Hui Sing

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Marble Springs 2.0 screenshot of Hui Sing

What we know

1833 - 1896
Sold in China, brought to San Francisco as a prostitute. Luc San, local Chinese merchant, bought her as a wife. After the San Francisco riots, he followed the railroad and died. She followed Ken Jones, foreman, who settled in Marble Springs to work at the quarry. Three children with Ken Jones, but they died in infancy.

Miss Sing

Youngest daughter of youngest daughter,
She was born unlucky.
Honored to be sold for three sacks
of rice and one of millet,
she did not weep
as a whore in San Francisco.
But her voice wavered
when the bit prices
echoed through the mud streets.

When her eyes faded1
into flabby cheeks,
she was given to Luc San,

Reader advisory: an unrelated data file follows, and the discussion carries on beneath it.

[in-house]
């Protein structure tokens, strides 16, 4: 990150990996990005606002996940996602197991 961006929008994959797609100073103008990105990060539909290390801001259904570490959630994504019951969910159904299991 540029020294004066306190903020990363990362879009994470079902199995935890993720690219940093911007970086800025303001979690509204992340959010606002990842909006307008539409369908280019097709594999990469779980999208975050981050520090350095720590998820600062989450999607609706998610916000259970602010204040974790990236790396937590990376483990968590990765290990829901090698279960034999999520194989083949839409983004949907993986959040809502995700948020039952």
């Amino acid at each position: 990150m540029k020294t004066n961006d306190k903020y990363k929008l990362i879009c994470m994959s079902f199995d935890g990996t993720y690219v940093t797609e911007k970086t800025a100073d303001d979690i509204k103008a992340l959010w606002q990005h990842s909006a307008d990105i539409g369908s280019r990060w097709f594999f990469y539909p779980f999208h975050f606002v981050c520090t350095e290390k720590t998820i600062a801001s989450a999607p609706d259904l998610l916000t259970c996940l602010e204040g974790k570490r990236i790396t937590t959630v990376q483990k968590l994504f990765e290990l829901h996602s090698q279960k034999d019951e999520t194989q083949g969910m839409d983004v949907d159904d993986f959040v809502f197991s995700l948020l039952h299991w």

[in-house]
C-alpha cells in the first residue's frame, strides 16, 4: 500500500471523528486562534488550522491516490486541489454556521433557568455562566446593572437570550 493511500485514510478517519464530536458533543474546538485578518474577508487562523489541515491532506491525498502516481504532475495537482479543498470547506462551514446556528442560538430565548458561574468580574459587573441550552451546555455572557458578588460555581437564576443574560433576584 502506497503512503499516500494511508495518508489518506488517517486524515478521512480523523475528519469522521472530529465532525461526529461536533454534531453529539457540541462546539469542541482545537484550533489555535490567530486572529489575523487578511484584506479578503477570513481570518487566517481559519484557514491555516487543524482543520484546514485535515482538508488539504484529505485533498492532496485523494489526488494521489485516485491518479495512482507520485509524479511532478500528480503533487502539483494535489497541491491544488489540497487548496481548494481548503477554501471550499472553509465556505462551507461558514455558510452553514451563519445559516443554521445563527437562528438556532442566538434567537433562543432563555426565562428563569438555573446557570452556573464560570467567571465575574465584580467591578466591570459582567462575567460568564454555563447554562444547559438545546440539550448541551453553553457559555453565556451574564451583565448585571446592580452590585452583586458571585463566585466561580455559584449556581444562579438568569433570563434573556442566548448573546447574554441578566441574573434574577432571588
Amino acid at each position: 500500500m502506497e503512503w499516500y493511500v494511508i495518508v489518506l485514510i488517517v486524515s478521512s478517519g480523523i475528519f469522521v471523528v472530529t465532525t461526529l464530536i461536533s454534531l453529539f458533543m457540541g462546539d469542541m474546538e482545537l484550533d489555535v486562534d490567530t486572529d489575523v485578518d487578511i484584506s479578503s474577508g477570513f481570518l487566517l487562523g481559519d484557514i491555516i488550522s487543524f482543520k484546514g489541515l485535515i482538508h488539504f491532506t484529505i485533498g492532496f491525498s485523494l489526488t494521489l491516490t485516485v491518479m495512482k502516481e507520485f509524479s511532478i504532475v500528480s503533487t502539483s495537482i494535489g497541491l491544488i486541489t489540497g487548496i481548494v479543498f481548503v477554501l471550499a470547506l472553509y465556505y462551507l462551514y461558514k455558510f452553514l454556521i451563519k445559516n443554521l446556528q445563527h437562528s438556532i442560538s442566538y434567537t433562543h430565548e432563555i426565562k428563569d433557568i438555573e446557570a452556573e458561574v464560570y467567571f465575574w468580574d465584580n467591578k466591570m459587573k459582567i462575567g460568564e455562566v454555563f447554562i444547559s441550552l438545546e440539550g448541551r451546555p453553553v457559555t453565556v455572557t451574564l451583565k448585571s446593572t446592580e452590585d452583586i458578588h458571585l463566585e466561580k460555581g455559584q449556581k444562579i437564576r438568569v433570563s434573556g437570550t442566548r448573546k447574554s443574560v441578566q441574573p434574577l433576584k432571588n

who followed the Denver & Rio Grande
and drank homemade wheat wine.
He fell in the sun; she
followed the foreman to Marble Springs.
They stayed there—the quarry being easier
than finishing the narrow gauge.
She kneels sometimes to roll the dirt
into her fingers—
pretending to remember
that the dust in China
is just as silent.





The Chinese Problem
Coolidge, Mary.Chinese Immigration. New York: Henry Holt and Company, 1909. Available at the Western History Department, Denver Public Library.

McLeod, Alexander.Pigtails and Gold Dust. Caldwell, Idaho: Caxton Printers, Ltd, 1947. Available at the Western History Department, Denver Public Library.

Davis, E.D.The First Five Years of the Railroad Era in Colorado: June 19, 1867 to June 19, 1872. Golden, Colorado: Sage Books, 1948. Available at the Western History Department, Denver Public Library.

LeMassena, Robert A.Colorado’s Mountain Railroads. Revised edition. Denver, Colorado: Sundance Publications, 1984.

Portal caption and links

A drawing of a tree.
Hatsuki Yamamoto

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Portal for secret connections
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